The Egyptian numeration system was base-ten like our Indo-Arabic system, meaning that they had different symbols to represent different powers of 10. For example, “a staff” represented 1, “a yoke” represented 10, “a scroll” represented 100, and so on. (Side note: the last symbol, that represents 1,000,000 is often called “an amazed person”, which cracks me up.)


To write a number, the Egyptians would combine symbols additively (see the example above for 4,622). This makes it relatively straight-forward to write a number, but when it came to addition, subtraction, multiplication and division things got complicated and time-consuming. Having students learn the Egyptian numeration system should get them thinking about regrouping, place value, how important zero is and why we use the base-ten system. It’s also a great way to integrate other subjects into math – for example, students could research Egypt’s history and geography, then write a letter to a friend describing what daily life in Egypt is like.

There are several other ancient numeration systems that can be useful to learn, in particular the Roman System, Babylonian System, and Mayan System.The Roman System is important, as it’s still used in a variety of ways today. It’s additive and subtractive (similar to the Egyptian system), which, again, can become quite cumbersome for performing math problems. This can help students understand why we use the decimal system, where adding, subtracting, multiplying and dividing are significantly easier to do. The Babylonian numeration system was a base-sixty system that used a variety of symbols similar to arrows. Learning the Babylonian system is beneficial to students, as our current time and angle-measurement system is also base-sixty. The Mayan numeration system was a base-twenty system that used a combination of dots, lines, and “shells”. It’s similar to our current system in that it was a positional system and contained a symbol for zero. To help organize and use these systems further in the classroom, I created a Mind Map through Mindomo that has a variety of resources for teaching ancient numeration systems in the classroom, as well as methods for integration.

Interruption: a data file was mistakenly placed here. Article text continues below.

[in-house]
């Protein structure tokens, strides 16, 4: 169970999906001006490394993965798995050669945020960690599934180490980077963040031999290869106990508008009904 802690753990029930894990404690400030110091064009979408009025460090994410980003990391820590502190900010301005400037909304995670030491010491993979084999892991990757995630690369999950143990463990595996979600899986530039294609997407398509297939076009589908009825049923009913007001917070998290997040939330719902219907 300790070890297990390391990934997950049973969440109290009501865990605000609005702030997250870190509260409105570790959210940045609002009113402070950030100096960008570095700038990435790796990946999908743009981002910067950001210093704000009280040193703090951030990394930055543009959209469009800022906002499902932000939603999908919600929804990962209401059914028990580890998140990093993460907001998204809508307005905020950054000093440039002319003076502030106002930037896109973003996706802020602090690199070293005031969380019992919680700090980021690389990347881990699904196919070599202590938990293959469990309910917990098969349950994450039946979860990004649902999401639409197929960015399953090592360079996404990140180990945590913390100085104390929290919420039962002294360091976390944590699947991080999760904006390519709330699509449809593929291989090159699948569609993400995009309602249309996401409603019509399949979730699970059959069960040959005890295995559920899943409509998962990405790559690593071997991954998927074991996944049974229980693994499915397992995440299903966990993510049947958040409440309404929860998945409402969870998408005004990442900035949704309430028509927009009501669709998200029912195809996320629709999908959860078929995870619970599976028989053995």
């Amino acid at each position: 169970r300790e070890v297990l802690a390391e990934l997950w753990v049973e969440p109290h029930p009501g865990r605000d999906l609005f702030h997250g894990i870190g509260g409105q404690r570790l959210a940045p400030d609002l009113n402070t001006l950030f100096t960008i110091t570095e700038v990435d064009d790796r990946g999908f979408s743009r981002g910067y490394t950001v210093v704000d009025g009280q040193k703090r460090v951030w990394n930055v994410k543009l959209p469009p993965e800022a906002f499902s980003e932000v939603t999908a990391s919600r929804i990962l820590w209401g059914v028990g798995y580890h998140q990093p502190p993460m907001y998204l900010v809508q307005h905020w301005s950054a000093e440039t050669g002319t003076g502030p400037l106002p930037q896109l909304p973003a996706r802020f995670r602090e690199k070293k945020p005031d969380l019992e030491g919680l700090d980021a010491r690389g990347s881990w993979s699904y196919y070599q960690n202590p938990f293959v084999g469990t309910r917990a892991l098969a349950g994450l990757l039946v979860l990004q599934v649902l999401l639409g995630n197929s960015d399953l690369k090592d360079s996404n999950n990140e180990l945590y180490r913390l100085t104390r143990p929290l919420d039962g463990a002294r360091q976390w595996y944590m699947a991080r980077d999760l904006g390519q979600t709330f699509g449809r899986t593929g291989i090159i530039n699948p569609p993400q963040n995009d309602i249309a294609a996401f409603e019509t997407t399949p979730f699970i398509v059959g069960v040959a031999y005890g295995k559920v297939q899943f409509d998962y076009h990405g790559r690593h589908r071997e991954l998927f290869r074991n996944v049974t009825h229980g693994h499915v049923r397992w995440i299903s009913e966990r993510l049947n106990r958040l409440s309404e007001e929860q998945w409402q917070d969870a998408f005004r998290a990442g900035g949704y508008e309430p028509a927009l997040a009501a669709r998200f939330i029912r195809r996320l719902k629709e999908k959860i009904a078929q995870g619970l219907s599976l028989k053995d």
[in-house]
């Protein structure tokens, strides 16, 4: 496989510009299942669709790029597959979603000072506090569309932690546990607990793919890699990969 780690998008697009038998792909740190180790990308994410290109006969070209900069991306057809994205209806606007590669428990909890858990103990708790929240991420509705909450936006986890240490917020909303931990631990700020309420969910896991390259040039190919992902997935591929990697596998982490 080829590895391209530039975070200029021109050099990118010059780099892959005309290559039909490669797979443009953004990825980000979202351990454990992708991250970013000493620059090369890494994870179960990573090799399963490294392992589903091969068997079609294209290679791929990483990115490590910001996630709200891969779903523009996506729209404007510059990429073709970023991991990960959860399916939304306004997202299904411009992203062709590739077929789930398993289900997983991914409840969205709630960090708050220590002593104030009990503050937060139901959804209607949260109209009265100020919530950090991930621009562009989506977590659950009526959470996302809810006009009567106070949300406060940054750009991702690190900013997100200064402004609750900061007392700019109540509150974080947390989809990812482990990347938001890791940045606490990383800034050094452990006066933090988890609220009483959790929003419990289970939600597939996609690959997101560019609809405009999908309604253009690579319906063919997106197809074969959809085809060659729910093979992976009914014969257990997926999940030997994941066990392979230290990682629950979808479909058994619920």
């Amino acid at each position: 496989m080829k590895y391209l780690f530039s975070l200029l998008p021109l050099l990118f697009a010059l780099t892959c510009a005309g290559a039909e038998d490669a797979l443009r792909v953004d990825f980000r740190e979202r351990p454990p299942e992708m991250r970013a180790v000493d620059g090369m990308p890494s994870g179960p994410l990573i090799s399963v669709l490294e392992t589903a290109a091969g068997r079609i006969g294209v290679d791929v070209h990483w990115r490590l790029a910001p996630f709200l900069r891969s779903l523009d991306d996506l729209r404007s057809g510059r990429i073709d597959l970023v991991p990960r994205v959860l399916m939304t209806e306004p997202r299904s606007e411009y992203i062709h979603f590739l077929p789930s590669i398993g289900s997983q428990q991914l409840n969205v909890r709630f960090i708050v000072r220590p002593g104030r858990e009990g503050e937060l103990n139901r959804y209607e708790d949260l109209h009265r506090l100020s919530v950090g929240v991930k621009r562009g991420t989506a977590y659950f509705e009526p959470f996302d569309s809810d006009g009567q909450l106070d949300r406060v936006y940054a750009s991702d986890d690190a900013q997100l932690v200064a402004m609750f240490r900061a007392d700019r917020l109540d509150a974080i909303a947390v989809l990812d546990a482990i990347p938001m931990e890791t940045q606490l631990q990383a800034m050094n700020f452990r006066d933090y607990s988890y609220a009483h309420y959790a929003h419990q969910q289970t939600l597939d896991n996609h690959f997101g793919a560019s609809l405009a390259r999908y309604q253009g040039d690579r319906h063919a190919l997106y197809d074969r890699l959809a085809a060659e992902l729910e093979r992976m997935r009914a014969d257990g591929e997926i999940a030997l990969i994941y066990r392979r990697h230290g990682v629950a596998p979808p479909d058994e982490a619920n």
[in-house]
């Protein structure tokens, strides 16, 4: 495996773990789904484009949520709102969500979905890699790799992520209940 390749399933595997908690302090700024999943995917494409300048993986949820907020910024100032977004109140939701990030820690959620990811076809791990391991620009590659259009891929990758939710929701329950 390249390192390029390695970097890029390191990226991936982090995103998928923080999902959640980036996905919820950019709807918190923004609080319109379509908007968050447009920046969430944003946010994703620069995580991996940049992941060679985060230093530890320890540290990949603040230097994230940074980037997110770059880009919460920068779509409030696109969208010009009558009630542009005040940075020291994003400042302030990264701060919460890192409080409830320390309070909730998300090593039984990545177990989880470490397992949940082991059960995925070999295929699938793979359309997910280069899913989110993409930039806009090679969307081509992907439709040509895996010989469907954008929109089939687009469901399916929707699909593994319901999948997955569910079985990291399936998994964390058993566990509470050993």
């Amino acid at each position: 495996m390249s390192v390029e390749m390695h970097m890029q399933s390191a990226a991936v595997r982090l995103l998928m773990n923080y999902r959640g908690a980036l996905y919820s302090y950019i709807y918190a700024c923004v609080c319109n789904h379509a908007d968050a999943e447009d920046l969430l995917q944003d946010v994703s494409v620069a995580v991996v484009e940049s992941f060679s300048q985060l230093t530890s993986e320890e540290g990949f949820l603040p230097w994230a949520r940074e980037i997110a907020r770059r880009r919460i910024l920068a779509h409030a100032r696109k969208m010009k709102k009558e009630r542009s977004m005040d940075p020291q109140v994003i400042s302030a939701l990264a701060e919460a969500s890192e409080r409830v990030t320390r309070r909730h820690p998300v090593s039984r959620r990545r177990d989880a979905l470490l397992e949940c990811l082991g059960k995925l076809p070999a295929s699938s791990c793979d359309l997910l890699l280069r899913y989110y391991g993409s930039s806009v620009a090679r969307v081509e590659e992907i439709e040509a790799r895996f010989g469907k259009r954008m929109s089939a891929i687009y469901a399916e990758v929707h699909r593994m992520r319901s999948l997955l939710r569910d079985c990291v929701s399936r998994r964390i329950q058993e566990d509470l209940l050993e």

Thanks, King Tut!

Practical Math

As I may have mentioned, math can be a bit frustrating for me. I often think (and I’m sure every single math teacher alive would love to get paid $1 for each time they hear this), “What’s the point?”. Since beginning the elementary education program and putting myself in the shoes of a teacher, rather than a student, I’m beginning to see that there really is a point to everything we learn in school (including – sigh – math). The problem is that often the way we choose to teach math doesn’t lend itself to practical use later in life. Cue Dan Meyer.